Bosnian journalist Srecko Latal agreed that there were points of similarity between Syria and Bosnia but was also struck by the differences. He is wary about talk of a “Srebrenica moment” in U.S. policy toward Syria, in the sense of a humanitarian crisis large and embarrassing enough to force a decisive U.S. response, as happened in Bosnia in summer 1995 after the massacres of more than 8,000 Muslim men and boys by Bosnian Serb forces.
“There are no simple answers,” said Latal, who lived through the 31
2-year siege of Sarajevo. “You can’t copy a solution that was applied to Bosnia and paste it someplace else.”
The contrasting points of views from two survivors of the first great conflict of the post-Cold War era outline the contours of the foreign policy debate triggered by the mounting violence in Syria. The gruesome television images, culminating in the pictures of coffins of dozens of young children in Houla, have stirred plenty of moral outrage but failed to generate any clear consensus on what should be done to punish and deter the perpetrators.
Only weeks after announcing a government-wide“genocide prevention” initiative, President Obama finds himself in the uncomfortable position of being compared unfavorably to his Democratic predecessor, Bill Clinton, who was widely criticized for his tardy response in Bosnia.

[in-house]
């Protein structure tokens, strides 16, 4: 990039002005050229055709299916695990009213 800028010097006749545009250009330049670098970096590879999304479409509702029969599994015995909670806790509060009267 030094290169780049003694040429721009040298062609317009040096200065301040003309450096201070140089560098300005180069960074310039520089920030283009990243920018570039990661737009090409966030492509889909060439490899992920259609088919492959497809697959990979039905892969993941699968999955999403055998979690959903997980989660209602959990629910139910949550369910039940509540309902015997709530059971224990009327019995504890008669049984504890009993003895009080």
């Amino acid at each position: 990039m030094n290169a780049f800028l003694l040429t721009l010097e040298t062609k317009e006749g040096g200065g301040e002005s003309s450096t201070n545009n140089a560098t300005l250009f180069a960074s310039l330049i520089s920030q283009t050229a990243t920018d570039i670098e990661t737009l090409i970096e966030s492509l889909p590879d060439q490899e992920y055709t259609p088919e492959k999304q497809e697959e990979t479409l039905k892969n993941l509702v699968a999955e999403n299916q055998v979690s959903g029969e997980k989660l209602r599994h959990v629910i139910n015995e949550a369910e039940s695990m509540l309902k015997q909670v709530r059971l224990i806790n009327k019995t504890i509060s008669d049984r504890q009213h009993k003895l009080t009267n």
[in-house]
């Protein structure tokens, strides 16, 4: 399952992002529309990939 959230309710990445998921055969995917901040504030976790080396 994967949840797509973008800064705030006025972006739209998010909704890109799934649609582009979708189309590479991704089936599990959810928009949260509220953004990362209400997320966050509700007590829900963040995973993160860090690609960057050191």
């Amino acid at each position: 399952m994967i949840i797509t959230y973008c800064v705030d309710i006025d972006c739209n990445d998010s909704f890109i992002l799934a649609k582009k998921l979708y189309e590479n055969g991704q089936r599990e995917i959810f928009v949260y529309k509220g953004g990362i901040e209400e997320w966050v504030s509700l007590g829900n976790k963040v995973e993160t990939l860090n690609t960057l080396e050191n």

Clinton sought to keep the United States out of the Bosnian imbroglio — until he was shamed into action by the killings of Muslim prisoners in Srebrenica and the continued shelling of Sarajevo.
Combined with a ground offensive by Croat and Muslim forces, a U.S.-led bombing campaign succeeded in breaking the back of the Bosnian Serb army in September 1995, paving the way for the Dayton peace pact two months later. The settlement confirmed the division of Bosnia into rival Serbian and Muslim-Croat statelets but put an end to a war that claimed 100,000 lives and drove more than a million people from their homes.
“Say what you will about Clinton, but he eventually sent Tomahawks and cruise missiles,” Suljagic said. “The present crowd is drafting memos.”
‘Awareness without action’
The contrast between the two Democratic presidents is made more stark by the fact that the Obama genocide prevention initiative is being shaped by staffers who were profoundly affected by the spectacle of Western inaction in Bosnia and Rwanda. The key figure here is Obama adviser Samantha Power, who worked in Bosnia as a journalist in 1995 at the time of the Srebrenica massacre and wrote a Pulitzer Prize-winning book, “A Problem from Hell,” now regarded as a seminal work in the rapidly expanding field of mass atrocity studies.